New Gun Laws for the New Year: Three Big Changes Coming for 2016 in These States

Although President Barack Obama has expressed frustration about his inability to sign federal gun laws, liberal lawmakers at the state and local level have pushed through proposals to curb firearms.

By contrast, Texas has expanded gun rights, with varying responses from the business community in the state.

Getty Images
Getty Images

Here are three major gun laws set to take effect on Jan. 1, 2016:

1. California Confiscation

Law enforcement will be able to seize an individual’s gun for 21 days in California if a judge determines that person is a potential threat to others.

The law allows family members to get a “gun violence restraining order” against someone if they can convince a judge that person “poses an immediate and present danger of causing personal injury to himself, herself or another by having in his or her custody or control.”

In a separate law set to take effect on New Year’s Day, California is also requiring pellet guns, BB guns and airsoft guns come in bright colors so police do not mistake them for real guns.

2. Seattle’s ‘Gun Violence Tax’

The city of Seattle estimates a heavy tax on guns and ammunition will generate between $300,000 and $500,000 per year in revenue. But city officials say that the reason for the tax is actually to prevent gun violence.

A King County Superior Court judge last week cleared the way for the city to impose the tax, over the objections of the National Rifle Association and other Second Amendment advocacy groups. The judge ruled it was permitted as a tax under law, not as a gun control measure, Forbes reported.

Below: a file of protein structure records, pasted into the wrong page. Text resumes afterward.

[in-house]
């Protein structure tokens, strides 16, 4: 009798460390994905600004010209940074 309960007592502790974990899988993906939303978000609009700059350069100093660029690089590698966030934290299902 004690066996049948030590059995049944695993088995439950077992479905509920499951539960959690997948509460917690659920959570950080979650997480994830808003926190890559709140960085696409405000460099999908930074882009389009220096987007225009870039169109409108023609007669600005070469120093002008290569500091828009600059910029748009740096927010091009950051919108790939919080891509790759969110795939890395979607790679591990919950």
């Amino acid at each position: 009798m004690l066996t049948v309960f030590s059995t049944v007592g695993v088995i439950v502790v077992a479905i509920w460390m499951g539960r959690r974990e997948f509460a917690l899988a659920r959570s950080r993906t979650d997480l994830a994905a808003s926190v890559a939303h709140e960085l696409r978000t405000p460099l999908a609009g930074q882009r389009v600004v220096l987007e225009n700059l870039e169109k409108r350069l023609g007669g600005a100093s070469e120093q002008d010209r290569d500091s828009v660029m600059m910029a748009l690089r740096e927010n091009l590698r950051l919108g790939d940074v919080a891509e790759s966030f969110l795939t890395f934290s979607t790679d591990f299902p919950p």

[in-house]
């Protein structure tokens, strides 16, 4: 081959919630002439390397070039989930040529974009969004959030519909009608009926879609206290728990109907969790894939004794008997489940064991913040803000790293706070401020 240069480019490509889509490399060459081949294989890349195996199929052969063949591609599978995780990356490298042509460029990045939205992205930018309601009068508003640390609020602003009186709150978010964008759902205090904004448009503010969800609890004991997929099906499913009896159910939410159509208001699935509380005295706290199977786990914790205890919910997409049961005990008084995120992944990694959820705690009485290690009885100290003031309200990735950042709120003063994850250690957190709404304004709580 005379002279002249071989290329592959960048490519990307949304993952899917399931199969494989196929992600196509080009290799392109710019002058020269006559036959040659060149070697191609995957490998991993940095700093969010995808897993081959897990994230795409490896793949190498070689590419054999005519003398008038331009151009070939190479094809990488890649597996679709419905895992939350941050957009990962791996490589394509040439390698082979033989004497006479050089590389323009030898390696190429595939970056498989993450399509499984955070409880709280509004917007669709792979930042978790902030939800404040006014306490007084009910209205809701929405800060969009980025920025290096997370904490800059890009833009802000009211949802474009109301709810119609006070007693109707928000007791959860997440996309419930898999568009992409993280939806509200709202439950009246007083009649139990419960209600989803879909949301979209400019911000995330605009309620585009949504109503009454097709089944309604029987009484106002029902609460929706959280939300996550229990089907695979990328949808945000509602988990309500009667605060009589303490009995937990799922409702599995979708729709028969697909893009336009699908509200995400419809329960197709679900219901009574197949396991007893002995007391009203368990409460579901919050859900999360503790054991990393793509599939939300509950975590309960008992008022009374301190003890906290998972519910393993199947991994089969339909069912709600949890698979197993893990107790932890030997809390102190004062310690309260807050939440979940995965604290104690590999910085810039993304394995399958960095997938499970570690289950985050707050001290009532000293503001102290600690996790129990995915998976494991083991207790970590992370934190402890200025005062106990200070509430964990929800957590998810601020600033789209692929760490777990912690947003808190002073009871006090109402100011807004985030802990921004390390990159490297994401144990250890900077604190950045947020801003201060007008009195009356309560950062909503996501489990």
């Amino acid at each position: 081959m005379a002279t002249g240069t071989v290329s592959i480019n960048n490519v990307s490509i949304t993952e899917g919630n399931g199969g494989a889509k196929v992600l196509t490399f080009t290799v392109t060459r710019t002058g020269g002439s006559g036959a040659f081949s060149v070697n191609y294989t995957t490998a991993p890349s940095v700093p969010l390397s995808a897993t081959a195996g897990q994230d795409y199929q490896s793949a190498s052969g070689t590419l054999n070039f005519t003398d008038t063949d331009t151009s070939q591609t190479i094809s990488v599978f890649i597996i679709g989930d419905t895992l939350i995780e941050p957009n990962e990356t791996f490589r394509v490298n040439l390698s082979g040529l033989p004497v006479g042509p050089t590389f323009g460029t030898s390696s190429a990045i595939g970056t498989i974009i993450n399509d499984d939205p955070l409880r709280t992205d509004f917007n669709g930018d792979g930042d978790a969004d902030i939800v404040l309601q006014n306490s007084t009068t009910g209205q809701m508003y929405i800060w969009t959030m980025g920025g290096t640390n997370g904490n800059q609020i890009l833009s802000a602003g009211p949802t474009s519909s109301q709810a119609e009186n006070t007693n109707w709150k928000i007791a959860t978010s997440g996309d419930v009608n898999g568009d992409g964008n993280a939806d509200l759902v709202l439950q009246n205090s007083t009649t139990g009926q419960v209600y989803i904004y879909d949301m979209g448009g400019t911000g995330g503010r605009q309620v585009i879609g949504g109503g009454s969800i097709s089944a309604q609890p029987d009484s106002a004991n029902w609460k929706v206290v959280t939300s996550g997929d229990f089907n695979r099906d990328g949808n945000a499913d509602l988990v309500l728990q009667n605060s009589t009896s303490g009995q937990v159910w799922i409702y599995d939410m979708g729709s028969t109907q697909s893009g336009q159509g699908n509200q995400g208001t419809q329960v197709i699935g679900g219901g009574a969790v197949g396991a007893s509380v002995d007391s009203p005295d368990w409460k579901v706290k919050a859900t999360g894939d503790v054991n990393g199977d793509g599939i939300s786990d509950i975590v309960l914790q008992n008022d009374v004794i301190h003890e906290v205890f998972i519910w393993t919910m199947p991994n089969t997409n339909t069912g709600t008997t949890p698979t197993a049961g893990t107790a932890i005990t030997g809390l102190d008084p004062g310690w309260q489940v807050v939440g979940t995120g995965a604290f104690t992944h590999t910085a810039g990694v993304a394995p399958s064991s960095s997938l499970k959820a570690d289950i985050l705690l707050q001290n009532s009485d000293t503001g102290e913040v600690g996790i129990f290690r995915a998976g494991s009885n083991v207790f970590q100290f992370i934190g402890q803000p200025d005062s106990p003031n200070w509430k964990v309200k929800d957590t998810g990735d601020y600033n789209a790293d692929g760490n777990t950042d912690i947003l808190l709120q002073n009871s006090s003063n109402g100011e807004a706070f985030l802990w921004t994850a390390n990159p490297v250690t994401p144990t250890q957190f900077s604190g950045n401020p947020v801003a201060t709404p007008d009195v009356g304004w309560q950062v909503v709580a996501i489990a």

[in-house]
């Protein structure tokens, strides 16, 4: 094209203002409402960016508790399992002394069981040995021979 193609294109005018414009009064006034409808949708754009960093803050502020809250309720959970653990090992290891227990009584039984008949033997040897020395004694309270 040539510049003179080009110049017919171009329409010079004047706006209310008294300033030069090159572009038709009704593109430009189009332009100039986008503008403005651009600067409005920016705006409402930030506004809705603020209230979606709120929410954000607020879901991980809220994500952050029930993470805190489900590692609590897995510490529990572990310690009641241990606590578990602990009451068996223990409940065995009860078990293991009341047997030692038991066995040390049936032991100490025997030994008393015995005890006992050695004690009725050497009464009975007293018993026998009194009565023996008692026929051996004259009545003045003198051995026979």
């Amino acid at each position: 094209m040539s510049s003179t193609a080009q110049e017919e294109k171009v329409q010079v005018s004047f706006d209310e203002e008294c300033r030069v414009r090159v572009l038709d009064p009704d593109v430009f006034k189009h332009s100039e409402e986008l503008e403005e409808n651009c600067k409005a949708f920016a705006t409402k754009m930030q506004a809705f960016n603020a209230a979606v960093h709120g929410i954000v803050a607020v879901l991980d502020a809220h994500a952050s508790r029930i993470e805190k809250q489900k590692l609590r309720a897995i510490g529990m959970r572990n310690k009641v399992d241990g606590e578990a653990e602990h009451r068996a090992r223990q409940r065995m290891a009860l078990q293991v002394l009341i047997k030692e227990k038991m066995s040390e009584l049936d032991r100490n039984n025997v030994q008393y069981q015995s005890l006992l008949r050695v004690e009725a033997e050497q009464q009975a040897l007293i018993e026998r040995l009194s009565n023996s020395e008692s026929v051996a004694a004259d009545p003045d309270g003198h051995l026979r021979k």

The city has called it the “gun violence tax,” and it imposes a charge of $25 per firearm at point of sale and 5 cents for every round of ammunition at point of sale.

In Cook County, Illinois, a similar $25 tax was imposed on gun sales with the stated intention to reduce gun crimes. However, Chicago gun violence continues to escalate.

3. Texas Open Carry

Businesses have had varying responses to the new Texas open carry law taking effect Jan. 1, CNN reported.

The law allows Texans with a concealed carry permit to carry a holstered weapon in plain view.

The law bans handguns from churches, hospitals, prisons or jails and some places where alcohol is served. Businesses have the option as private property owners of allowing open carry in their restaurants.

The Texas-based national chain Whole Foods spokesman Michael Silverman told CNN, “As a private retailer; we have opted not to allow firearms on the premises except for store security.”

Texas-based fast-food chain Whataburger CEO Preston Atkinson said, “We’ve had many customers and employees tell us they’re uncomfortable being around someone with a visible firearm who is not a member of law enforcement.”

285 Comments